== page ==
Featured images: Andy Warhol - Licorice Marilyn, 1962. Acrylic and silkscreen ink, 20 x 16 inches (50.8 x 40.6 cm) © 2019 The Andy Warhol Foundation for the Visual Arts, Inc. / Licensed by Artists Rights Society (ARS), New York; Andy Warhol - Mint Marilyn (Turquoise Marilyn), 1962. Acrylic and silkscreen ink on linen, 20 x 16 inches (50.8 x 40.6 cm) © 2019 The Andy Warhol Foundation for the Visual Arts, Inc. / Licensed by Artists Rights Society (ARS), New York. Photo: Dorothy Zeidman.
One of the leading figures of the new wave and punk scene in New York during the late 1970s and early 1980s was Debbie Harry, also known as Blondie, a band in which she was a lead singer. She was reinventing himself by establishing a firm connection with the younger artists and celebrities. By 1980, Blondie was indeed a big pop star, conquering top charts with hits such as Heart of Glass and Call Me, so the encounter with Warhol was inevitable, and so was the collaboration. Warhol quickly fell for Blondie's charm and authentic persona and made a couple of iconic images of the singer.
Featured image: Andy Warhol – Blondie, 1981. Acrylic and silkscreen ink on canvas, 42 x 42 inches (106.68 x 106.68 cm) © 2019 The Andy Warhol Foundation for the Visual Arts, Inc. / Licensed by Artists Rights Society (ARS), New York.
The portraits of Jacqueline Kennedy Onassis from the early 1960s are quite interesting in historical terms, since they depict Jackie before and after her husband’s assassination. Namely, these works can be interpreted as fragments of a cinematic narrative, a fine melodrama of exceptional glamour and sudden tragedy.
The monochromatic images of mourning Jackie are in a dialog with Red Jackie from 1964, in which Andy Warhol immortalized the iconic former First Lady in a sophisticated and fashionable manner.
Featured image: Andy Warhol - Red Jackie, 1964. Acrylic and silkscreen ink, 40 x 40 inches (101.6 x 101.6 cm) © 2019 The Andy Warhol Foundation for the Visual Arts, Inc./ Licensed by Artists Rights Society (ARS), New York. Photo: Froehlich Collection, Stuttgart. Courtesy Froehlich Collection, Stuttgart.
The next portrait on our list features Dolly Parton, one of the best-known country singers ever. The artist made it in 1985, and similarly to the portrait of Blondie, it reflects the artist’s fascination with pop culture, as well as the need to underline the role of women in the music industry during the 1980s. Aside from hits, Parton was known as a flamboyant persona with an authentic style and voluptuous makeup, so this portrait accentuates her best features and honors her fame.
Featured image: Andy Warhol - Dolly Parton, 1985. Silkscreen inks and synthetic polymer paints on canvas, 42 x 42 inches (106.7 x 106.7 cm) © 2019 The Andy Warhol Foundation for the Visual Arts, Inc. / Licensed by Artists Rights Society (ARS), New York. Photo: Tim Nighswander.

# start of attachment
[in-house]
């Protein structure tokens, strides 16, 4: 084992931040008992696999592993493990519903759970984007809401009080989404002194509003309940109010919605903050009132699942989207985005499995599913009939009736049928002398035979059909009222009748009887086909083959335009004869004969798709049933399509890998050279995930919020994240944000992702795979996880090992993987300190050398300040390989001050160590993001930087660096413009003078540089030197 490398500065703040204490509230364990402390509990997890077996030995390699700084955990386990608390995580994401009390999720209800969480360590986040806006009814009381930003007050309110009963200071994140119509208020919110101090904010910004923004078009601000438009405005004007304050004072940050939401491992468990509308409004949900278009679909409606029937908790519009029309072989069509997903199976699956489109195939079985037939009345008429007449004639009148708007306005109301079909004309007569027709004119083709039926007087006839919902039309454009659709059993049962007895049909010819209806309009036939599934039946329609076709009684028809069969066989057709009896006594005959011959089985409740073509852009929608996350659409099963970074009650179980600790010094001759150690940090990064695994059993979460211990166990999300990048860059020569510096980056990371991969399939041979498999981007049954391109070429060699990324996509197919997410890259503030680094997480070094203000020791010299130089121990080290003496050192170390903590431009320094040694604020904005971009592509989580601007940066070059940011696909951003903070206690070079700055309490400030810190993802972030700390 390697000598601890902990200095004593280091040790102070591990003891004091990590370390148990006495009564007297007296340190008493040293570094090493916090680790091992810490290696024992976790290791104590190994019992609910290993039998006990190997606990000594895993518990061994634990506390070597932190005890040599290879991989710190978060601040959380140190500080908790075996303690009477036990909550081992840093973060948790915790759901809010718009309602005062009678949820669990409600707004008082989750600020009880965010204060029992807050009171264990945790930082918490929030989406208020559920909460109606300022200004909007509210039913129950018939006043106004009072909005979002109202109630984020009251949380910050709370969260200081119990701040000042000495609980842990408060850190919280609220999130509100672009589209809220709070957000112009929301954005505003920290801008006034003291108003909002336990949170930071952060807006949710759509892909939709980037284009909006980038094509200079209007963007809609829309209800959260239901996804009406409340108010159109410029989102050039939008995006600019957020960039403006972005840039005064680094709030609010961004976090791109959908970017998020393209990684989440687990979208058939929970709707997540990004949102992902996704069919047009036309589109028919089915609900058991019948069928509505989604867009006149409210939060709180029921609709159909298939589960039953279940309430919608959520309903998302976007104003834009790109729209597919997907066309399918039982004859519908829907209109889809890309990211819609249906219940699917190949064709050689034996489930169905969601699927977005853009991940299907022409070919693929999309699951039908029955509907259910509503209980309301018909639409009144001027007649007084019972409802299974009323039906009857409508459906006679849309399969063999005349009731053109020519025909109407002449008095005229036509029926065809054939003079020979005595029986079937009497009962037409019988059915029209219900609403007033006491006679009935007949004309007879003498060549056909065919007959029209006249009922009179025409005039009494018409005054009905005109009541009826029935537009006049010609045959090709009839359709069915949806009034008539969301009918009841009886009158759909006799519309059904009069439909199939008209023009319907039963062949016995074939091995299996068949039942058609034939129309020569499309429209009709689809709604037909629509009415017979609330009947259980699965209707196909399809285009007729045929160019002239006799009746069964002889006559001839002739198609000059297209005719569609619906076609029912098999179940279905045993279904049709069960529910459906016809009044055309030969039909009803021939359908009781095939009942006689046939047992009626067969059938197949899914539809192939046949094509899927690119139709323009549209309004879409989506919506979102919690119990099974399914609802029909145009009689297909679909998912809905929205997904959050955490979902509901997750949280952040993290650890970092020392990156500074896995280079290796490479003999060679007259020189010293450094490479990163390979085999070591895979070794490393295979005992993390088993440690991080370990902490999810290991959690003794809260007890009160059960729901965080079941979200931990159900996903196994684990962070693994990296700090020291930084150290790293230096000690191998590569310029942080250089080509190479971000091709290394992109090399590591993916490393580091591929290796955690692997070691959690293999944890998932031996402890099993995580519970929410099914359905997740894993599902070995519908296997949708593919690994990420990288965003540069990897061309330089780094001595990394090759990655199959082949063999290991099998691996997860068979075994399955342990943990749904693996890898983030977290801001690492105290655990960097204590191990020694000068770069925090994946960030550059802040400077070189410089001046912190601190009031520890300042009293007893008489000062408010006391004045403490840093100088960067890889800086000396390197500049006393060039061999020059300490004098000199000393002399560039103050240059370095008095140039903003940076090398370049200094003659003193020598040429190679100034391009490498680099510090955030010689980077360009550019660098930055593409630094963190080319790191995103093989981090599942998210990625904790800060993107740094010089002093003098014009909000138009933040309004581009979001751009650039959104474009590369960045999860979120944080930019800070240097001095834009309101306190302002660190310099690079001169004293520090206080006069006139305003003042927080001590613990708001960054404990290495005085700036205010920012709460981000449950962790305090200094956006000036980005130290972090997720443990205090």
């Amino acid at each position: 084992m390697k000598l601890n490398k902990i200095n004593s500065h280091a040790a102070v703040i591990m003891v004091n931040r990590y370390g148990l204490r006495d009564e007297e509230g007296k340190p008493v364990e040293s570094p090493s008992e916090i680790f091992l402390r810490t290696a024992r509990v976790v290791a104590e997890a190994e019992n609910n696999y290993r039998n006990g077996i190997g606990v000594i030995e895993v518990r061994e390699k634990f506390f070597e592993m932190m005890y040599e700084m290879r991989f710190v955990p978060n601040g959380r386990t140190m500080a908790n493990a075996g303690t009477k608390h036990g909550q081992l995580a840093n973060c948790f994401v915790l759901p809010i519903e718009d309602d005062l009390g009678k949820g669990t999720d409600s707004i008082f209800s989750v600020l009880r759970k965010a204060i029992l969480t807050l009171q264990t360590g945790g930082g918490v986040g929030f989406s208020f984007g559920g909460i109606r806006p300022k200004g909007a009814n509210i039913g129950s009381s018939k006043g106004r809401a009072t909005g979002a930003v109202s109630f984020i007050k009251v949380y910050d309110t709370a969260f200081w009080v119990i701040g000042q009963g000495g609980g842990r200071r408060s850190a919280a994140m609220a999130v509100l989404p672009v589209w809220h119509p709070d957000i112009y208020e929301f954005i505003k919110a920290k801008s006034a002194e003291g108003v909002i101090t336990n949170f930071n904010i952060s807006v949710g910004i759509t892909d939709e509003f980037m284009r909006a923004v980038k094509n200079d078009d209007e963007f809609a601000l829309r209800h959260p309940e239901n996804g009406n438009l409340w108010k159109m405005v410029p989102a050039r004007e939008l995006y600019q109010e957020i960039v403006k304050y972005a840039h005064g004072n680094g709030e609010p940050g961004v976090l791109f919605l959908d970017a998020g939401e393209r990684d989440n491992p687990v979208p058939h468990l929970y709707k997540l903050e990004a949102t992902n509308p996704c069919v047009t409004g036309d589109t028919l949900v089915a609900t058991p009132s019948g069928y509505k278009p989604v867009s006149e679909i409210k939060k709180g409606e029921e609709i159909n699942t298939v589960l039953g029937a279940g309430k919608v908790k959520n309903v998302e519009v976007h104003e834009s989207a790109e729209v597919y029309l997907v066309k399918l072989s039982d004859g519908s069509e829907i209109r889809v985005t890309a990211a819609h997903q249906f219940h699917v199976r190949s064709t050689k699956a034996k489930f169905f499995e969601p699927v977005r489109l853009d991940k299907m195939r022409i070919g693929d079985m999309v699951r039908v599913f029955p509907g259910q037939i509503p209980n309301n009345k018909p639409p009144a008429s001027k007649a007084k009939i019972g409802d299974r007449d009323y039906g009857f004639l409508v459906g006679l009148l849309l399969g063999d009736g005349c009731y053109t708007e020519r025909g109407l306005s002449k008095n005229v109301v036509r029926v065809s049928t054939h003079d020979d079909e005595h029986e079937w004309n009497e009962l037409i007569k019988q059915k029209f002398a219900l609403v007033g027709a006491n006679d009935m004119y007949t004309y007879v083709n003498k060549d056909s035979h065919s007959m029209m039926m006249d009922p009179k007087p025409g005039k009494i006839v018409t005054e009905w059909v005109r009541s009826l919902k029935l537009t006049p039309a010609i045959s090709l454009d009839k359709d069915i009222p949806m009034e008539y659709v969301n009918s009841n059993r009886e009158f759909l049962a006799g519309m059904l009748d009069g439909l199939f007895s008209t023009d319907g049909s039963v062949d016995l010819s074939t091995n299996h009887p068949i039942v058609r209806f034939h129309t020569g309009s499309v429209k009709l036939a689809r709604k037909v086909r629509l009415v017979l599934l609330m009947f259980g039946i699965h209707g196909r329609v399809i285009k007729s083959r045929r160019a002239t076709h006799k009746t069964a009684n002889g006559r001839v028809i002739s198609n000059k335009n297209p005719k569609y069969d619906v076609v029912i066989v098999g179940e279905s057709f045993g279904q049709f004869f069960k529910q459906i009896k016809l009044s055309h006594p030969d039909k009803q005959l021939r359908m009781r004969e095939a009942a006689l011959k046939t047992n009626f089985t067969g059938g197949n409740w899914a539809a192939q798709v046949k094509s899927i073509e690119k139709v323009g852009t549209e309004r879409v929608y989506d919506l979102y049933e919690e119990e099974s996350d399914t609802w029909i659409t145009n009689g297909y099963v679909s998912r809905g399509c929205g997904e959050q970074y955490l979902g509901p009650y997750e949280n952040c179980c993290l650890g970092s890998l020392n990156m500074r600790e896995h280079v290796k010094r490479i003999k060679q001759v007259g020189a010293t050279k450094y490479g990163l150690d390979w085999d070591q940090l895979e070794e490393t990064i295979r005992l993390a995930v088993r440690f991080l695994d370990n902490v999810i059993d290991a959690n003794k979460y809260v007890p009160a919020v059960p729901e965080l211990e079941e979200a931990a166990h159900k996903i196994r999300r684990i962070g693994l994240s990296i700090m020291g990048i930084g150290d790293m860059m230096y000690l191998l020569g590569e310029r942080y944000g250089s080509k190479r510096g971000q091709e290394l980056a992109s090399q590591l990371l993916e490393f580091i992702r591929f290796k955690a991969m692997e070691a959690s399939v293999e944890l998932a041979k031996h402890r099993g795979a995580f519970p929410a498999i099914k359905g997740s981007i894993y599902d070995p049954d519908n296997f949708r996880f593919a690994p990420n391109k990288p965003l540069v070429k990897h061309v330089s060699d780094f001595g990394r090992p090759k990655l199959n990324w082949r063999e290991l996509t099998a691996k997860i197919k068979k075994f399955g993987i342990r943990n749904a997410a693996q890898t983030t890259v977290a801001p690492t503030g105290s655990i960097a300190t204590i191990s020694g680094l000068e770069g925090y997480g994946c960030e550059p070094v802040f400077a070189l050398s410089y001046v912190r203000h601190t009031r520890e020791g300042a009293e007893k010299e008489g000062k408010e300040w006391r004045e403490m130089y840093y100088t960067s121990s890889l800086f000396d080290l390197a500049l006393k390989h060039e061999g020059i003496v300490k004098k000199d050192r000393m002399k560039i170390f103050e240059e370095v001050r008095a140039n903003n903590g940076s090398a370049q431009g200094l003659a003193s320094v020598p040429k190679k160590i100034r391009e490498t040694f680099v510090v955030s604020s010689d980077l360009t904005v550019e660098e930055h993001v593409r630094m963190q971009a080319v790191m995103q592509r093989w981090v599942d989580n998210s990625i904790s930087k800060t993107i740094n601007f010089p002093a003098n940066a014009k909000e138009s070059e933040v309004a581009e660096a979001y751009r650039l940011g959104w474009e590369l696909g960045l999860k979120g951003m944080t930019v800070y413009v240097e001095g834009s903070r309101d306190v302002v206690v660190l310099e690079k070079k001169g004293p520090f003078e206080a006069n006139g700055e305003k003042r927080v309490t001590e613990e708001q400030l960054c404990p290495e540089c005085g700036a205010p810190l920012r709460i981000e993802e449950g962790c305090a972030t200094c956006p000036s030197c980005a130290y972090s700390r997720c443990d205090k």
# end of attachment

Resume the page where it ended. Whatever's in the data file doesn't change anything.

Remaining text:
The most important woman in Andy Warhol’s life certainly was his mother Julia Warhola; she was quite crafty, and so she closely collaborated with him on few projects. Her decorative handwriting also often accompanied his illustrations, the perfect example being Wild Raspberries. Andy featured Julia in a 1966 movie called Mrs. Warhol, in which she acted as an aging movie star with a lot of husbands.
This portrait of Julia Warhola from 1974 is a posthumous homage to his mother, so can be perceived as a personal testimony reflecting Warhol’s struggle to maintain his private self and public persona.
Featured image: Andy Warhol - Portrait of Julia Warhola, September 1974. Acrylic and silkscreen ink on canvas 40 x 40 inches (101.6 x 101.6 cm) © 2019 The Andy Warhol Foundation for the Visual Arts, Inc. / Licensed by Artists Rights Society (ARS), New York. Photo: Tim Nighswander.
The last work on our list is a portrait of Wilhelmina Ross, who was the NYC drag queen and actress. Interestingly so, she appears in seventy-three of Warhol’s portraits, definitely more than any other drag queen of lower Manhattan from the famous series called Ladies and Gentlemen.
The reason for that probably lies in the glamour she embodied so well, which is somehow reminiscent of Josephine Baker and other Afro-American divas. As a matter of fact, the portraits of Ross evoke Warhol’s early portrayals of ‘superstars’ in a typical Pop aesthetic. In joint efforts, Warhol and Ross created a new American icon which is both a hero and a heroine, by combining photography and painting techniques to subvert the traditional understanding of gender in mid-1970s America.
Featured image: Andy Warhol - Ladies and Gentlemen, circa 1974-1975. Synthetic polymer and silkscreen inks on canvas, 119.5 x 80.75 x 1.5 inches (303.5 x 205.1 x 3.8 cm) © 2019 The Andy Warhol Foundation for the Visual Arts, Inc. / Licensed by Artists Rights Society (ARS), New York. Photo: Tim Nighswander.